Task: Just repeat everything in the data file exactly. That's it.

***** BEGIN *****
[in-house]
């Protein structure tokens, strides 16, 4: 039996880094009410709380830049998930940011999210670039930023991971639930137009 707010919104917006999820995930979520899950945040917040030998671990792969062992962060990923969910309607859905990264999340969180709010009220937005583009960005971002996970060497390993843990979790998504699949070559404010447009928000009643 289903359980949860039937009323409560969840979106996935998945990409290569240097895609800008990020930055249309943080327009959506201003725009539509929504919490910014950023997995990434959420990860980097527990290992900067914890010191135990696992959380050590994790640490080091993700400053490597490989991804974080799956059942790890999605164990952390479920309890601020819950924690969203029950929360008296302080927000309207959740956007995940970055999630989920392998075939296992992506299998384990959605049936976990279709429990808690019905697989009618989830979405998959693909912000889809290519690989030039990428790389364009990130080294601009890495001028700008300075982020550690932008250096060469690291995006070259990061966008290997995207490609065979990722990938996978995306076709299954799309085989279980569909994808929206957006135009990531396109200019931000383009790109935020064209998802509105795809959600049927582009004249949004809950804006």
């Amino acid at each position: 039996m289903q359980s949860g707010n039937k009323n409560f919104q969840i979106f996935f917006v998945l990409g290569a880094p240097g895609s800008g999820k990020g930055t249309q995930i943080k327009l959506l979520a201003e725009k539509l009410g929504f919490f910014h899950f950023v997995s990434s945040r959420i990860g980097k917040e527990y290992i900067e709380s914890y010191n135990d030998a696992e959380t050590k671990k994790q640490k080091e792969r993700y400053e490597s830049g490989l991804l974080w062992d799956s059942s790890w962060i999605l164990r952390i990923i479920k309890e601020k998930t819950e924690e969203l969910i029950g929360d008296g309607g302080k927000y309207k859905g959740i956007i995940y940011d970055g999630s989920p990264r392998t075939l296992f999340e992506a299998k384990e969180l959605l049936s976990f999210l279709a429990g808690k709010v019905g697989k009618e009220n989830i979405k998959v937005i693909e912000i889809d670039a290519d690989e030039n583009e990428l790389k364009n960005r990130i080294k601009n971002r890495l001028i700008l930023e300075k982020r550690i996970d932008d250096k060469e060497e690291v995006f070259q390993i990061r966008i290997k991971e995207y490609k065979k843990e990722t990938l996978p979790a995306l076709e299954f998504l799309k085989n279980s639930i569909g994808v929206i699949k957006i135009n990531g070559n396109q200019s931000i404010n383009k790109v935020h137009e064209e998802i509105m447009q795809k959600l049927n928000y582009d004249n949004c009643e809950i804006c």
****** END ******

[in-house]
């Protein structure tokens, strides 16, 4: 039996880094009410709380830049998930940011999210670039930023991971639930137009 707010919104917006999820995930979520899950945040917040030998671990792969062992962060990923969910309607859905990264999340969180709010009220937005583009960005971002996970060497390993843990979790998504699949070559404010447009928000009643 289903359980949860039937009323409560969840979106996935998945990409290569240097895609800008990020930055249309943080327009959506201003725009539509929504919490910014950023997995990434959420990860980097527990290992900067914890010191135990696992959380050590994790640490080091993700400053490597490989991804974080799956059942790890999605164990952390479920309890601020819950924690969203029950929360008296302080927000309207959740956007995940970055999630989920392998075939296992992506299998384990959605049936976990279709429990808690019905697989009618989830979405998959693909912000889809290519690989030039990428790389364009990130080294601009890495001028700008300075982020550690932008250096060469690291995006070259990061966008290997995207490609065979990722990938996978995306076709299954799309085989279980569909994808929206957006135009990531396109200019931000383009790109935020064209998802509105795809959600049927582009004249949004809950804006």
């Amino acid at each position: 039996m289903q359980s949860g707010n039937k009323n409560f919104q969840i979106f996935f917006v998945l990409g290569a880094p240097g895609s800008g999820k990020g930055t249309q995930i943080k327009l959506l979520a201003e725009k539509l009410g929504f919490f910014h899950f950023v997995s990434s945040r959420i990860g980097k917040e527990y290992i900067e709380s914890y010191n135990d030998a696992e959380t050590k671990k994790q640490k080091e792969r993700y400053e490597s830049g490989l991804l974080w062992d799956s059942s790890w962060i999605l164990r952390i990923i479920k309890e601020k998930t819950e924690e969203l969910i029950g929360d008296g309607g302080k927000y309207k859905g959740i956007i995940y940011d970055g999630s989920p990264r392998t075939l296992f999340e992506a299998k384990e969180l959605l049936s976990f999210l279709a429990g808690k709010v019905g697989k009618e009220n989830i979405k998959v937005i693909e912000i889809d670039a290519d690989e030039n583009e990428l790389k364009n960005r990130i080294k601009n971002r890495l001028i700008l930023e300075k982020r550690i996970d932008d250096k060469e060497e690291v995006f070259q390993i990061r966008i290997k991971e995207y490609k065979k843990e990722t990938l996978p979790a995306l076709e299954f998504l799309k085989n279980s639930i569909g994808v929206i699949k957006i135009n990531g070559n396109q200019s931000i404010n383009k790109v935020h137009e064209e998802i509105m447009q795809k959600l049927n928000y582009d004249n949004c009643e809950i804006c």